Teddy’s CTCH604 Reading Log 04.11.2010

Posted by on April 12, 2010 
Filed under Reading logs

Teddy’s Reading Log 04.11.2010

 For class session 04.13.2010

 As someone once said to me, there’s more than one way to do anything. I found this easily applicable to our selected methodologies used to complete music research. Reimer’s research award speech is to say the least an eye-opener. As stated by Bennett Reimer (2008), no matter the similarities and differences in how we do our work, we all share a bit of an outsider status among those devoted to the actual teachings and learnings in the domain of music that constitutes our profession’s fundamental reason for being. Our research across disciplines must must the current and fture standards or criteria n order for it’s validity to take hold as we reshape our thinking as to what is good research. From what other perspectives can we derive our best conclusions from current data and build upon that data to enhance our work as both researchers and teachers.

 What methods are we mostly likely to choose? Some prefer the use of qualitative data and others quantitative data. Reimer goes on to suggest a third one, an arts-based approach that builds on the aesthetic nature of the arts. Like Reimer, I too believe this to be self-evidence enriched form of the research inquiry. The experiences of musical performances, art shows, sculpture and dance require an immediate response from participants. It is as natural as breathing air! Music education is food for our creative and critical thinking. Through experience it changes the nature of man’s spirit and muse.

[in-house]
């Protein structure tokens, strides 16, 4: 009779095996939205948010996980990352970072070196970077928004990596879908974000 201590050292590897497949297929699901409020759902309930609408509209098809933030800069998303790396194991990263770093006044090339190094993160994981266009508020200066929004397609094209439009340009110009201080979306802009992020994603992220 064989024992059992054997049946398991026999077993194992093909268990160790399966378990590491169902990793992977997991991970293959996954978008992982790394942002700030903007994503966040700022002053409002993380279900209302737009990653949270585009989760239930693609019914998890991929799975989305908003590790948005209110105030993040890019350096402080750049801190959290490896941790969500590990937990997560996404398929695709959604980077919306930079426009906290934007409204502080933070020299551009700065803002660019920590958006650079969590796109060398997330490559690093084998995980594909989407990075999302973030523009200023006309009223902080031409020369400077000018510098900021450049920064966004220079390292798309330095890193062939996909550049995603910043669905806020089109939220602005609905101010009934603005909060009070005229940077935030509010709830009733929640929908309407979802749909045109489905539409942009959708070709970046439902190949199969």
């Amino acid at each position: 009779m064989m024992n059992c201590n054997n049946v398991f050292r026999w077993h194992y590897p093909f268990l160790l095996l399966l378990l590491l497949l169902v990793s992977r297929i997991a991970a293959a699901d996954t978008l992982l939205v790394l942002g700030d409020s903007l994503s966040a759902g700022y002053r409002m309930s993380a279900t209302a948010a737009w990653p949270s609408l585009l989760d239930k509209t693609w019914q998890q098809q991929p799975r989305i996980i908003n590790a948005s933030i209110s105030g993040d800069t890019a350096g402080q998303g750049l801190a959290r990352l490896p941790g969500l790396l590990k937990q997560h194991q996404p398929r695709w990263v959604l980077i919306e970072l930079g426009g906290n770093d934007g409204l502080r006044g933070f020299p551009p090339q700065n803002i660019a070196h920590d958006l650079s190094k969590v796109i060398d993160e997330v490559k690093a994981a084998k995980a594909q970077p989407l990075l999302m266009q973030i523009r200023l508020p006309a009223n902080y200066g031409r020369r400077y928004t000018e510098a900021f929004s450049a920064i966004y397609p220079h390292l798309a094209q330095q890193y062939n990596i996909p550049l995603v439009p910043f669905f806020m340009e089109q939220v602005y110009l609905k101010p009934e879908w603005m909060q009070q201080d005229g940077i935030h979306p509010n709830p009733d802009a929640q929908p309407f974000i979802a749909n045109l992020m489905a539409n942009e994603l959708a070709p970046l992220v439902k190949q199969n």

Talent is too often portrayed as the main source of preparation to our profession. Similar to the clarinet/oboe student in this article, there are many varying goals and perspectives that are influenced from our earliest experienes as music participants. The clutching to one’s philosophy may somewhat mislead us as researchers/teachers about the career choices of young scholars. It is important that we apply theory to practice and not assume that our expectations will match those of our students. According to Heller, philosophy is a time honored scholarly activity upon which all research depends for its theoetical models that can then be tested by research. The role of all research is to minimize error. Regardless of our approach, we must keep in mind the human element as a major factor or deterninant. Whether artistic or scientific in nature, art is indeed a cognitive domain with its own ways to think, do and understand, quite different from science or philosophy or either quanitative or qualitative research.


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